Queen of tourism, she runs a R$22 million hotel chain in Rio Grande do Sul
Gabriela Schwan went from intern to CEO at the Swan hotel chain and now wants to take the concept of “experience hosting” to all of Brazil
The Brazilian hotel industry lacks female figures in leadership. Although they represent a good part of the workers in the tourism sector in Brazil, their presence in positions of influence is still a minority. Data from the Federal Revenue indicate that only 35% of all partners in tourism companies in the country are women.
It is a scenario that becomes even more evident when looking at the nine companies in the sector listed on the stock exchange. In these companies, female participation on boards of directors is less than 11%, and women are not the majority on any board, according to a study prepared by the Brazilian Journal of Tourism Research.
Gabriela Schwan is one of the few examples that escape the curve. President of the Rio Grande do Sul hotel chain Swan in Brazil and Portugal, she is today one of the only two female hotel CEOs in Brazil — the other is the founder and president of the Blue Tree network, Chieko Aoki. “It’s strange to think about the fact that women are the basis of hospitality in Brazil, but few actually make it to the top,” she says.
In the company — an essentially family-owned network — for 22 years, and in a trajectory of ascension that went through internship and trainee positions to management and directors, in 2020 she took command to restructure a company heavily punished by the restrictions caused by the covid pandemic. -19.
Among the motivations for the executive’s rise to leadership were her experience with certifications and processes that attest to the quality of hotels, a non-negotiable requirement for companies that need to be accountable to shareholders. “Swan is a family-owned network, but it also has a part dedicated to investors. It is essential to have this transparency of the ability to guarantee quality, regardless of the economic moment”, says the businesswoman.
The second motivation lies in the executive’s passion for fashion and design, two central pillars for the network’s future at a time when tourism takes advantage of travelers’ mood to prioritize experience and comfort over economy.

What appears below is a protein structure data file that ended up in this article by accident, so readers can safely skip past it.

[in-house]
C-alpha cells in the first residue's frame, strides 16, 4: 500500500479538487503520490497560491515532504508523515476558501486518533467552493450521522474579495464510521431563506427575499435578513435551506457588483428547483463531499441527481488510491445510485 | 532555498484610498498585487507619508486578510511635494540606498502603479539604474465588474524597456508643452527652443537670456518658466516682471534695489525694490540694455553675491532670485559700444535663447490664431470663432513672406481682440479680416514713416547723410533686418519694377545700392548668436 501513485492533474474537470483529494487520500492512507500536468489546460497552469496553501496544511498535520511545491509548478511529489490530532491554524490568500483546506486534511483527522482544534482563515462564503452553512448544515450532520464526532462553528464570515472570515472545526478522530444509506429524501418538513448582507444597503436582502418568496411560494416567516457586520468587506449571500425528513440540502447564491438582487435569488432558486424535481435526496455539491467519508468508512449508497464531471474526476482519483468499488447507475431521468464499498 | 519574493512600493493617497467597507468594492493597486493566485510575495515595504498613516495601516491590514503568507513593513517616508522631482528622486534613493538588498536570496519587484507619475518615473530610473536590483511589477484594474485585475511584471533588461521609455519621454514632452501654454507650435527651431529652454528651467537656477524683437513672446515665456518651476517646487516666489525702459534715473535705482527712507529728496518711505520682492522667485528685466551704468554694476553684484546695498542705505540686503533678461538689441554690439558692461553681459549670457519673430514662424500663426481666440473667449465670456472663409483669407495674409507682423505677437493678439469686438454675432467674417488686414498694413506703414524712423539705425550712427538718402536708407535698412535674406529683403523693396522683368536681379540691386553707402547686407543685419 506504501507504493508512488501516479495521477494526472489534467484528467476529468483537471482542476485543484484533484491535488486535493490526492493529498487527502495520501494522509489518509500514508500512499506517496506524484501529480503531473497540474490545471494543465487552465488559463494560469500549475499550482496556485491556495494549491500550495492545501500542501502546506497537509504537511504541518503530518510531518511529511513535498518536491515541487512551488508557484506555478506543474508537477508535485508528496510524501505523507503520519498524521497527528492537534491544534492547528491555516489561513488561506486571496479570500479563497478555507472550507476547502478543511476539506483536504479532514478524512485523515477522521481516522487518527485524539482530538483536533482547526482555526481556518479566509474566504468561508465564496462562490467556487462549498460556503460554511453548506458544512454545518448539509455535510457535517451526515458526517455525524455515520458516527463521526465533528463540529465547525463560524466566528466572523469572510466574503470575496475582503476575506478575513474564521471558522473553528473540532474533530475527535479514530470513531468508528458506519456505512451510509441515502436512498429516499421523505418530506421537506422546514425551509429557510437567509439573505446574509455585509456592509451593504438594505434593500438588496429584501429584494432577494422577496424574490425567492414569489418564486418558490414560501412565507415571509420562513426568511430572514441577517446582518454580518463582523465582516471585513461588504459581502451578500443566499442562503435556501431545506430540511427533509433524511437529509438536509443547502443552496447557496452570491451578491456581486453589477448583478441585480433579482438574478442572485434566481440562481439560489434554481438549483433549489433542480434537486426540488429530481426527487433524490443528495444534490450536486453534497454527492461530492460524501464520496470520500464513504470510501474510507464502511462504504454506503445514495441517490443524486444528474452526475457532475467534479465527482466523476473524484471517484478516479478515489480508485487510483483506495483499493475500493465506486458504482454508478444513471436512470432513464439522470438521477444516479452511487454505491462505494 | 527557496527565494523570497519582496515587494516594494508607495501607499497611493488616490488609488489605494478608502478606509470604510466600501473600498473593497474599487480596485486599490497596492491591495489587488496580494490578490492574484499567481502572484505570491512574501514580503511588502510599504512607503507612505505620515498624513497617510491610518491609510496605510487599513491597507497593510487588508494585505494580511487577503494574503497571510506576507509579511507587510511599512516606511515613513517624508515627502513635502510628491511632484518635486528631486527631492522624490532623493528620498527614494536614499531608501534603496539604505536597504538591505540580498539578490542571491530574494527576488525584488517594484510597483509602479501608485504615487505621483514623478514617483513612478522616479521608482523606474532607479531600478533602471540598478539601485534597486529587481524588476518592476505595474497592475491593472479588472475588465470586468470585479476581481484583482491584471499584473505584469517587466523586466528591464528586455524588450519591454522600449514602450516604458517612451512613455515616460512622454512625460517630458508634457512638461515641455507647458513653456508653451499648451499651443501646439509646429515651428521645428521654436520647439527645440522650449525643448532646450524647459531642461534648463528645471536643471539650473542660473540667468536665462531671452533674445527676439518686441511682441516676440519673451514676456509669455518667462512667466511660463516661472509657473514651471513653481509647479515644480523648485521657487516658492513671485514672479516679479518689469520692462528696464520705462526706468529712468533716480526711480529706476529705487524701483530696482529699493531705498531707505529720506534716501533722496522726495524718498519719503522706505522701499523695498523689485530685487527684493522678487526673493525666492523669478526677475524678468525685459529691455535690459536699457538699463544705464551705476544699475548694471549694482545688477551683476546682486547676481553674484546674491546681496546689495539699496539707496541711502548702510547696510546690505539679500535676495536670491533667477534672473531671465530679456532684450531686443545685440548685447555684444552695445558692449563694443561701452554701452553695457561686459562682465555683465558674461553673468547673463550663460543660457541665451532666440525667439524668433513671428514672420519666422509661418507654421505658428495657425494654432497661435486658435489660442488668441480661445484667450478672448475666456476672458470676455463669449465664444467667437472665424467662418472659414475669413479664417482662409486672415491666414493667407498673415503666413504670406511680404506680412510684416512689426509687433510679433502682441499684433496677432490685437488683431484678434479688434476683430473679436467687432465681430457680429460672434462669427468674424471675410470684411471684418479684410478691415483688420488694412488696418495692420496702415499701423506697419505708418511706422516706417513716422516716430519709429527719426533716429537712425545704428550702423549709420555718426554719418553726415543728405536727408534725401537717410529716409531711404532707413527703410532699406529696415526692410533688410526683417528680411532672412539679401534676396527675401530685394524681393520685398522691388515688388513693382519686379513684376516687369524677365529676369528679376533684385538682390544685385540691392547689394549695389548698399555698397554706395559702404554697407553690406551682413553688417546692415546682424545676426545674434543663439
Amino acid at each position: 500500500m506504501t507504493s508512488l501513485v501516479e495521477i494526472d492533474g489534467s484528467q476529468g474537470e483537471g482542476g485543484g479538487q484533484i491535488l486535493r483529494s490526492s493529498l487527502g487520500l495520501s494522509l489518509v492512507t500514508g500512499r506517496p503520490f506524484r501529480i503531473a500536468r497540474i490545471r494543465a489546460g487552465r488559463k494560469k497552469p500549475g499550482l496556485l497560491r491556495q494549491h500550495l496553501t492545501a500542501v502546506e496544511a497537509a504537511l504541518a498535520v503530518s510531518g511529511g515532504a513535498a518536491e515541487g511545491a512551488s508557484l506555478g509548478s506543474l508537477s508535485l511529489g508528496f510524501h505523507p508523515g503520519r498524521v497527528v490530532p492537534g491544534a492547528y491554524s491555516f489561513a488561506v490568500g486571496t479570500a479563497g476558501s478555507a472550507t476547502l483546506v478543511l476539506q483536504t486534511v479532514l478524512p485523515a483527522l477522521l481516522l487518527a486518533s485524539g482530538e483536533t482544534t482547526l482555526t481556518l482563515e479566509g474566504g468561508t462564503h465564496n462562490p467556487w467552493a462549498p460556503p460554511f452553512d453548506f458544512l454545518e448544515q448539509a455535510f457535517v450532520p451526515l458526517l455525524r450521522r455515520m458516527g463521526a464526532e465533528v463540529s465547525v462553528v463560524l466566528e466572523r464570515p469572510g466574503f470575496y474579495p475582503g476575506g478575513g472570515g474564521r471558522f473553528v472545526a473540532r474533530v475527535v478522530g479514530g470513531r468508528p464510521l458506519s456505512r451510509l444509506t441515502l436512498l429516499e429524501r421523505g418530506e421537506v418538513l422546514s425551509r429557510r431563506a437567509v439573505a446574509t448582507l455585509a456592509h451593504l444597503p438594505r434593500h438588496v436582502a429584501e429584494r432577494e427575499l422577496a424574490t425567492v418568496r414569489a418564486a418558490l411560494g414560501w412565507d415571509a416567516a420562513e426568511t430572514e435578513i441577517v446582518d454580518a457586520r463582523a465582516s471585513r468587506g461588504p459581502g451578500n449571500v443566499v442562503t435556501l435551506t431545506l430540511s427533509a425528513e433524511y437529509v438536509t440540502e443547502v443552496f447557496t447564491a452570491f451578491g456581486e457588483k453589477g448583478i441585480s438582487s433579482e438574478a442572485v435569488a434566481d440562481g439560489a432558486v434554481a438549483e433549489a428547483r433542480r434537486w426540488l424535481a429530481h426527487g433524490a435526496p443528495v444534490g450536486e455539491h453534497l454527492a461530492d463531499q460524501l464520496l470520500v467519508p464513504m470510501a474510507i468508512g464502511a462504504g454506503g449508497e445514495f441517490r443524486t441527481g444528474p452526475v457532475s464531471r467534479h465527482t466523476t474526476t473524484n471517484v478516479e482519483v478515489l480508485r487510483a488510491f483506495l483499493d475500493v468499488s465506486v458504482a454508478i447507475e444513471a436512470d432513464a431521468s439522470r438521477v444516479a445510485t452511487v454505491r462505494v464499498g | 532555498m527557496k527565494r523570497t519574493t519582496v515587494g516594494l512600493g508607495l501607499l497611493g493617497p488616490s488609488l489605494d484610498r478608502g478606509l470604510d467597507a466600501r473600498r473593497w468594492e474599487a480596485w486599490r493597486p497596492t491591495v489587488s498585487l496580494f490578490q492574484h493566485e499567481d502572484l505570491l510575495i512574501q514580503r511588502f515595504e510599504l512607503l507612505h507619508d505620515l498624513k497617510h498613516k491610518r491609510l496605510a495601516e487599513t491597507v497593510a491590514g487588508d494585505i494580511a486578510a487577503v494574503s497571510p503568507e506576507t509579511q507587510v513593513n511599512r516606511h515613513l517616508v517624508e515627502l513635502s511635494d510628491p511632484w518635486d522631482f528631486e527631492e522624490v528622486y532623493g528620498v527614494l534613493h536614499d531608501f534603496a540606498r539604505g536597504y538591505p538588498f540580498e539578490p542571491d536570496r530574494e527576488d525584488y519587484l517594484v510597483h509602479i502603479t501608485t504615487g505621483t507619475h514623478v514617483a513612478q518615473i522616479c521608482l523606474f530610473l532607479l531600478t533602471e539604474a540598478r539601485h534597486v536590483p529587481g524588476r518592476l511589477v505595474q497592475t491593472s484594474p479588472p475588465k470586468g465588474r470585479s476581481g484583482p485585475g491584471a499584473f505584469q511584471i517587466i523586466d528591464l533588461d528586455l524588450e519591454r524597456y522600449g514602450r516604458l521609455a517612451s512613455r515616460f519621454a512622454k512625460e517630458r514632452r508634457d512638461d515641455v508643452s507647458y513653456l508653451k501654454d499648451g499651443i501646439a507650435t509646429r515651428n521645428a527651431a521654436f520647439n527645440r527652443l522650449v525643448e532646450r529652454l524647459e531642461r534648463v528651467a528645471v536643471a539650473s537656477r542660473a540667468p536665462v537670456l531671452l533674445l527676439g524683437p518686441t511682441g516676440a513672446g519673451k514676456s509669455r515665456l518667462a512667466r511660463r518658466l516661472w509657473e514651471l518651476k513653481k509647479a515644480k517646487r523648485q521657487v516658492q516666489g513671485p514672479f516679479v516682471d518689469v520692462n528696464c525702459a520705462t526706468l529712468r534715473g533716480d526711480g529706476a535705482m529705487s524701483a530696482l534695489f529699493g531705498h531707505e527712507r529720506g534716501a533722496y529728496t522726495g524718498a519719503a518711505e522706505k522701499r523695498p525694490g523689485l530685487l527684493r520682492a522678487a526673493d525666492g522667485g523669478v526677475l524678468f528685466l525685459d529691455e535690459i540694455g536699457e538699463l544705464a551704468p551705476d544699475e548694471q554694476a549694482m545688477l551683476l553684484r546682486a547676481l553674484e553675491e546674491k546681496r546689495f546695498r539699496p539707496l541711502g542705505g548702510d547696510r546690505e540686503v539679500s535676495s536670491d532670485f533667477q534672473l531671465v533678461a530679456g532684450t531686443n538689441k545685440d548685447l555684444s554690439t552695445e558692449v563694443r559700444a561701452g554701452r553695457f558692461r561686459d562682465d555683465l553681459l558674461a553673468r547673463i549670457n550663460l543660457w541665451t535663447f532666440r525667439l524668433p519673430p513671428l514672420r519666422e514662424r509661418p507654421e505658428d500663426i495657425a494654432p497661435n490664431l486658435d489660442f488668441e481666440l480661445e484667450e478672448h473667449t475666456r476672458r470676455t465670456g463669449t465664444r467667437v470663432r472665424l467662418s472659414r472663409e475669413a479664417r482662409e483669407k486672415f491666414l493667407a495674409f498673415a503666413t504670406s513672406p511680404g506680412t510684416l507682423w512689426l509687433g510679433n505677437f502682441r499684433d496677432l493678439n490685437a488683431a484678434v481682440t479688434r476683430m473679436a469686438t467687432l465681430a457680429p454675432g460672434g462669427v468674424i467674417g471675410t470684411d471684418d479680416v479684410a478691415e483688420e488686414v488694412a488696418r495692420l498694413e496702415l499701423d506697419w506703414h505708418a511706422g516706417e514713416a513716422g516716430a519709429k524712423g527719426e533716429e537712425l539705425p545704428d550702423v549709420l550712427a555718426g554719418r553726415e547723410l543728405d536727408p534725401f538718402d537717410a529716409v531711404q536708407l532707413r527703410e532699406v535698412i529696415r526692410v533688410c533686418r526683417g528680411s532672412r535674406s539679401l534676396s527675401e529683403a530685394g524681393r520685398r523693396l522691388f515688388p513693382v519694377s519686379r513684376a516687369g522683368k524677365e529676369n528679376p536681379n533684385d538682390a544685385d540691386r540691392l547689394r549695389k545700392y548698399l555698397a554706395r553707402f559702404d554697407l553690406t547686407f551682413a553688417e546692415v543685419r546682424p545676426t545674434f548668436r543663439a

Keeping an eye on this trend, Schwan divided hotels into three categories: classic, traditional hotels; the collabs, which mix hotels, short-term stays and shared and boutique work and living spaces, the hotels dedicated to leisure and luxury. “I love bringing a little of my personality to the business. I feel like it revitalizes the operation,” she says.
The Generation project, inaugurated in Porto Alegre at the end of 2021, is the chain’s main focus and exemplifies what is seen by the gaúcha as the future of hospitality. A modern building that looks like an art gallery in which each floor is signed by a different artist, with exclusive works. According to Schwan, the expectation is to increase the network’s revenue by 90% compared to the pre-pandemic period, a projection that already considers the positive returns with Generation.
To a large extent, the bet on design and experience hosting is what should bring the network closer to pre-pandemic results. In 2019, Swan earned around BRL 19 million. For 2022, the ambition is to reach R$ 22 million.
The optimism with the new standards and the recovery of the sector also made Swan double its bets when it comes to openings. Recently, the chain opened its first hotel in the city of Canela, also in Rio Grande do Sul, a region known for receiving tourists interested in stays and experiences in the midst of the Rio Grande do Sul mountains and their araucaria forests.
Just for this opening, which took place in May of this year, the network investment was R$ 20 million — a value that even exceeds the company’s revenues in recent years.
Strong presence in the South
The first Swan project started in 1993, in the city of Novo Hamburgo. The debut hotel was born from the poignancy of the southern region as a tourist and business center, but which, at the time, lavished accommodation options only in the capital. Today, the chain has 11 units, six of which are in Portugal. In Brazil, the focus is on the cities of Porto Alegre, Caxias do Sul, Canela and Novo Hamburgo, all in Rio Grande do Sul.
In the medium term, the intention is to take Swan to other states, in an expansion that should start in the Southeast. “It is time we went beyond the South. We want the whole of Brazil”, he says. In a second moment, Schwan’s ambition is to take the network to North America. “New York is our big dream”, he says.
Economic incentive to RS
In addition to running the hotel chain, Schwan is also vice president of Transforma-RS, a council that brings together 30 leaders, including entrepreneurs, representatives of universities, federations and the government of Rio Grande do Sul.
Heading the group’s tourism committee, she is responsible for articulating actions to encourage the sector in the region, promoting interaction between the public and private sectors. “In a study we carried out, tourism ranked third among the sectors with the greatest potential to improve the state’s competitiveness. We decided it was time to act,” she says.
The first woman to join the group, Schwan says that Transforma’s intention is to build a long-term strategic plan to help key sectors for the economy of Rio Grande do Sul, in addition to bringing more representation.